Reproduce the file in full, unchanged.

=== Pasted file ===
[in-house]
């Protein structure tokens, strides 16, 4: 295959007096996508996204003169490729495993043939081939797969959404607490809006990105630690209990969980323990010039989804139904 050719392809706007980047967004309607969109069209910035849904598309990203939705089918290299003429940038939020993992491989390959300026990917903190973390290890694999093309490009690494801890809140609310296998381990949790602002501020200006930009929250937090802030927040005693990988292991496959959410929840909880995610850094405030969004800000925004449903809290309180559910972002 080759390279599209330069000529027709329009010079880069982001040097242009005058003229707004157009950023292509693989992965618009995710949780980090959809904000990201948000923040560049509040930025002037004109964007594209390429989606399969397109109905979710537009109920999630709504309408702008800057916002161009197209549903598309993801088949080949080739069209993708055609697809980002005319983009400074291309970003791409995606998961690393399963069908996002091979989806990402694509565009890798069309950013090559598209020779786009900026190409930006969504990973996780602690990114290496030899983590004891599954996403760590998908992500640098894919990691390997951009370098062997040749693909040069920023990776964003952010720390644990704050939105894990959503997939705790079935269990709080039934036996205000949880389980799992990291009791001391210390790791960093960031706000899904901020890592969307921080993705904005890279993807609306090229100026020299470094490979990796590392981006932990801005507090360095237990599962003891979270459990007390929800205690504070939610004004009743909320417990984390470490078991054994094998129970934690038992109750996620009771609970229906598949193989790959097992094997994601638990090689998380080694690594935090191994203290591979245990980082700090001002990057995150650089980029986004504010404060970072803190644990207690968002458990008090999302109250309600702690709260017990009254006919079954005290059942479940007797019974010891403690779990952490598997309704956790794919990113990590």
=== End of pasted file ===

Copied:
[in-house]
């Protein structure tokens, strides 16, 4: 295959007096996508996204003169490729495993043939081939797969959404607490809006990105630690209990969980323990010039989804139904 050719392809706007980047967004309607969109069209910035849904598309990203939705089918290299003429940038939020993992491989390959300026990917903190973390290890694999093309490009690494801890809140609310296998381990949790602002501020200006930009929250937090802030927040005693990988292991496959959410929840909880995610850094405030969004800000925004449903809290309180559910972002 080759390279599209330069000529027709329009010079880069982001040097242009005058003229707004157009950023292509693989992965618009995710949780980090959809904000990201948000923040560049509040930025002037004109964007594209390429989606399969397109109905979710537009109920999630709504309408702008800057916002161009197209549903598309993801088949080949080739069209993708055609697809980002005319983009400074291309970003791409995606998961690393399963069908996002091979989806990402694509565009890798069309950013090559598209020779786009900026190409930006969504990973996780602690990114290496030899983590004891599954996403760590998908992500640098894919990691390997951009370098062997040749693909040069920023990776964003952010720390644990704050939105894990959503997939705790079935269990709080039934036996205000949880389980799992990291009791001391210390790791960093960031706000899904901020890592969307921080993705904005890279993807609306090229100026020299470094490979990796590392981006932990801005507090360095237990599962003891979270459990007390929800205690504070939610004004009743909320417990984390470490078991054994094998129970934690038992109750996620009771609970229906598949193989790959097992094997994601638990090689998380080694690594935090191994203290591979245990980082700090001002990057995150650089980029986004504010404060970072803190644990207690968002458990008090999302109250309600702690709260017990009254006919079954005290059942479940007797019974010891403690779990952490598997309704956790794919990113990590």